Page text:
“Luxury Was an Emotion”: Neiman Marcus and the Decline of Luxury Americana

The boysSylvester Stallone and Luther Vandrosshit up a Donna Karan show at Neiman Marcus in Beverly Hills California....
The boys–Sylvester Stallone and Luther Vandross–hit up a Donna Karan show at Neiman Marcus in Beverly Hills, California. Photo by Jim Smeal/Ron Galella Collection via Getty Images.Jim Smeal

This was all just how Neimans worked. In the ’90s and early 2000s, visiting its stores felt like watching an American remake of a European film, with everything gold and brocaded and sort of vaguely Mediterranean feeling. Just as Barneys epitomized New York cool, Neimans stood for a playful attitude towards the world’s finest things—an egalitarian attitude. As Downing said of the Beverly Hills customer, “They may dress in a casual sense, but they love high fashion, and they interpret high fashion.” That’s the line between shopping on Rodeo in blue jeans with a Chanel jacket, and shopping in sweatpants.


Did Neimans lose its sensibility, or did the definition of luxury itself shift? Neimans is far from the only retailer to find itself crippled with debt over the past decade. Like many retailers, including J. Crew., which also filed for Chapter 11 bankruptcy this week, Neimans’ troubles began in earnest in 2013, after leveraged buyout left the company with billions in debt. The business was on track for a financial “transformation” before the pandemic, its chief executive Geoffrey Van Raemdonck told the Wall Street Journal on Thursday, “but we had massive interest payments. Covid threw everything off track. This is an opportunity to reset our financial structure.”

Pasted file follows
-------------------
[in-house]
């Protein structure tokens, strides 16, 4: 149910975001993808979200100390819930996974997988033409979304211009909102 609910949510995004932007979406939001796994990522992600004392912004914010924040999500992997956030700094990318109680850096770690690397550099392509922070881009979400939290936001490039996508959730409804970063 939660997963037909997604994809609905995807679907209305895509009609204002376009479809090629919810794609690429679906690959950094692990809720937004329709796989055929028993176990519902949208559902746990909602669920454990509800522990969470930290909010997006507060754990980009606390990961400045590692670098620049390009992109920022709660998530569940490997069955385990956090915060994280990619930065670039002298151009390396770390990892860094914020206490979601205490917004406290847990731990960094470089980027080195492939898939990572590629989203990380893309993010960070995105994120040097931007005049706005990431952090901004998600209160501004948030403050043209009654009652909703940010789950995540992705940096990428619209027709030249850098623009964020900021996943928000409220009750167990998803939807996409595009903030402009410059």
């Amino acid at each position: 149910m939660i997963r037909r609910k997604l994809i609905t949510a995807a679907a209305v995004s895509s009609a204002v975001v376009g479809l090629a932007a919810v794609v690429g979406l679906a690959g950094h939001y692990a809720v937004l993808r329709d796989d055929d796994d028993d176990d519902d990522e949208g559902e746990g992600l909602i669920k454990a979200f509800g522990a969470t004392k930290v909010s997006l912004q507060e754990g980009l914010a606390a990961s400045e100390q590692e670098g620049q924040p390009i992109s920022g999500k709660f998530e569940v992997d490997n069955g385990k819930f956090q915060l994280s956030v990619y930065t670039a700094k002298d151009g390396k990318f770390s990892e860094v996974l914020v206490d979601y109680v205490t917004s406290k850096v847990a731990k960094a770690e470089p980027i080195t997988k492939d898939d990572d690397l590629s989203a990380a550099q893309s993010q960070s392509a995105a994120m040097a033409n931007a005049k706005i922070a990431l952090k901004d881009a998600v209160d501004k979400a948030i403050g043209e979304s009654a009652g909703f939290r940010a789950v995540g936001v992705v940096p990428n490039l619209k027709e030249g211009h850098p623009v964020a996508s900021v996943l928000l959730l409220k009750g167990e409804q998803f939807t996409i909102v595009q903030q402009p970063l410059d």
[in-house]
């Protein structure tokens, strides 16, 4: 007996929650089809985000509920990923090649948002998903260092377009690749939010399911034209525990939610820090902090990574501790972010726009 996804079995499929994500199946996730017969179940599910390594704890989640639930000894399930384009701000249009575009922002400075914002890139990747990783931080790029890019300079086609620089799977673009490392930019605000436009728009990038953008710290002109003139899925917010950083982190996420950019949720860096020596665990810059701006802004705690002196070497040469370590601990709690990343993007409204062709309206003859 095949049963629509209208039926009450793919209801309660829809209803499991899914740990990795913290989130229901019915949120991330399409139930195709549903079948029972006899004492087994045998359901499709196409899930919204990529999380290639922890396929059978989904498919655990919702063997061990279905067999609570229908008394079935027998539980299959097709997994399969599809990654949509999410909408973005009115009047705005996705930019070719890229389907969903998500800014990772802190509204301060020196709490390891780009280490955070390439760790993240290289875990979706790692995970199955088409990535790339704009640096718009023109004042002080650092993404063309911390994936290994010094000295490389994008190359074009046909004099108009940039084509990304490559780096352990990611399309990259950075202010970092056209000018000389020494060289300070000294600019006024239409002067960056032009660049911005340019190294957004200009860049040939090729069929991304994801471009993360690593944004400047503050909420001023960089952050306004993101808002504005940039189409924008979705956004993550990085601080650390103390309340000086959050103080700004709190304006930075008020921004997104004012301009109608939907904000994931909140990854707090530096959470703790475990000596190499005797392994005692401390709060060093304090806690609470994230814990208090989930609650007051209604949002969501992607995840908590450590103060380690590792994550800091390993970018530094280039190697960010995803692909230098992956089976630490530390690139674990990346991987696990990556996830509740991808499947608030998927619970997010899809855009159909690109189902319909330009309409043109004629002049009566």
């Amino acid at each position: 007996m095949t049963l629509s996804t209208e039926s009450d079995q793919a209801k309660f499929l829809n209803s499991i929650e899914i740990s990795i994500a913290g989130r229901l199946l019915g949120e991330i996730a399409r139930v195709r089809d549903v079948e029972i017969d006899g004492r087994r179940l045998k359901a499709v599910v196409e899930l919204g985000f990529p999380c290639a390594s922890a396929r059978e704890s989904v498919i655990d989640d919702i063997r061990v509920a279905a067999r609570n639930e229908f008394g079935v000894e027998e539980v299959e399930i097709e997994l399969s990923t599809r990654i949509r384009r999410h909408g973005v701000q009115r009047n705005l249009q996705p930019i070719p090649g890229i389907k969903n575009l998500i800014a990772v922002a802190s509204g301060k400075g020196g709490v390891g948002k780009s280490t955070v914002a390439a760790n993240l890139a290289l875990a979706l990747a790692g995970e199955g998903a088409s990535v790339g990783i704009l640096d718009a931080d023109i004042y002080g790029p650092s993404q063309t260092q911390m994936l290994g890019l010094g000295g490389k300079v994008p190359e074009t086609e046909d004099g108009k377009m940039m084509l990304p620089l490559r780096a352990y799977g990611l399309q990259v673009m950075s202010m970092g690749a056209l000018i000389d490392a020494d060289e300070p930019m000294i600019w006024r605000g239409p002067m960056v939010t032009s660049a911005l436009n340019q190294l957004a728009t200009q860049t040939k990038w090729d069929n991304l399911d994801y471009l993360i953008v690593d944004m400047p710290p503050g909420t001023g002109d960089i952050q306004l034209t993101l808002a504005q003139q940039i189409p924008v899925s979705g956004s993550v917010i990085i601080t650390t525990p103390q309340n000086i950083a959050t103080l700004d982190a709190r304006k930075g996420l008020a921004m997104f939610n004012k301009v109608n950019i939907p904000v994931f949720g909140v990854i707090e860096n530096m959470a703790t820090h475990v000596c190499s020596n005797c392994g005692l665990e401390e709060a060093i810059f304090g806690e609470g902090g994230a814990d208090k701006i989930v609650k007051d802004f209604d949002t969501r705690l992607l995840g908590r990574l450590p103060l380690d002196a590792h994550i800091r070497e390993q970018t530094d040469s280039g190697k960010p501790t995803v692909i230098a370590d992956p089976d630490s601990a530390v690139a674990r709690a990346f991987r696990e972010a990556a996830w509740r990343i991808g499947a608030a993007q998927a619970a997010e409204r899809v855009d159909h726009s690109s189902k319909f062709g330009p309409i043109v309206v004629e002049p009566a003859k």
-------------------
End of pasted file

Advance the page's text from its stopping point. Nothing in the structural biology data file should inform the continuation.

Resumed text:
But over the past decade, said Aldridge, the Dallas blogger, the store has felt less adventurous. “Ten or 15 years ago the shoe selection at the Northpark Neimans location was better than what they had to offer in New York. They would always have a few really outrageous things, because Dallas has those kooky customers.” Now, she said, “Neimans has become much more conservative with their buying.”

Dallas will never lose its singular sense of style, of course, but the concept of a distinctly American luxury seems to have faded. Or perhaps it’s just shifted to something less about glamour and more about speed. People are still buying kooky, expensive clothes, after all—but they’re finding them online, on sites like Ssense and Moda Operandi. While in-store purchases still make up the majority of luxury shopping around the world, visiting the Hudson Yards store felt like stepping back into a time portal to Beverly Hills in the ’90s, when things like beige and hummus seemed exotic. And each time I went, it was nearly empty.

The Neiman Marcus store at Hudson Yards in New York City. Photo by Craig BarrittGetty Images for Neiman Marcus.
The Neiman Marcus store at Hudson Yards in New York City. Photo by Craig Barritt/Getty Images for Neiman Marcus.Craig Barritt

What have we lost, besides great entertainment? “It goes beyond Neiman Marcus,” Becker said, “but there is a certain amount of consumer education that I think used to exist, and used to be cultivated by places like Neimans….They took the time to explain to their customers why spending a little bit more on something would mean that it would last longer or it would be better for their lifestyle.”

A woman at Neiman Marcus in Atlanta in 2003. Photo by mark petersonCorbis via Getty Images.
A woman at Neiman Marcus in Atlanta in 2003. Photo by mark peterson/Corbis via Getty Images.mark peterson

Downing said he is hopeful the store will recover, and added that he carries forward the sensibility he honed there in his new role at retail and entertainment conglomerate behind the American Dream Mall, whose opening has been delayed by the coronavirus pandemic but which has already been controversial. “You can’t forget creating an experience, creating an emotion. And that it’s not about how people feel when they arrive. How do they feel when they leave?”

What will today’s shoppers, Downing wondered, “feel innately when they hear the name ‘American Dream’?” I couldn’t help but think he was talking about the real thing.

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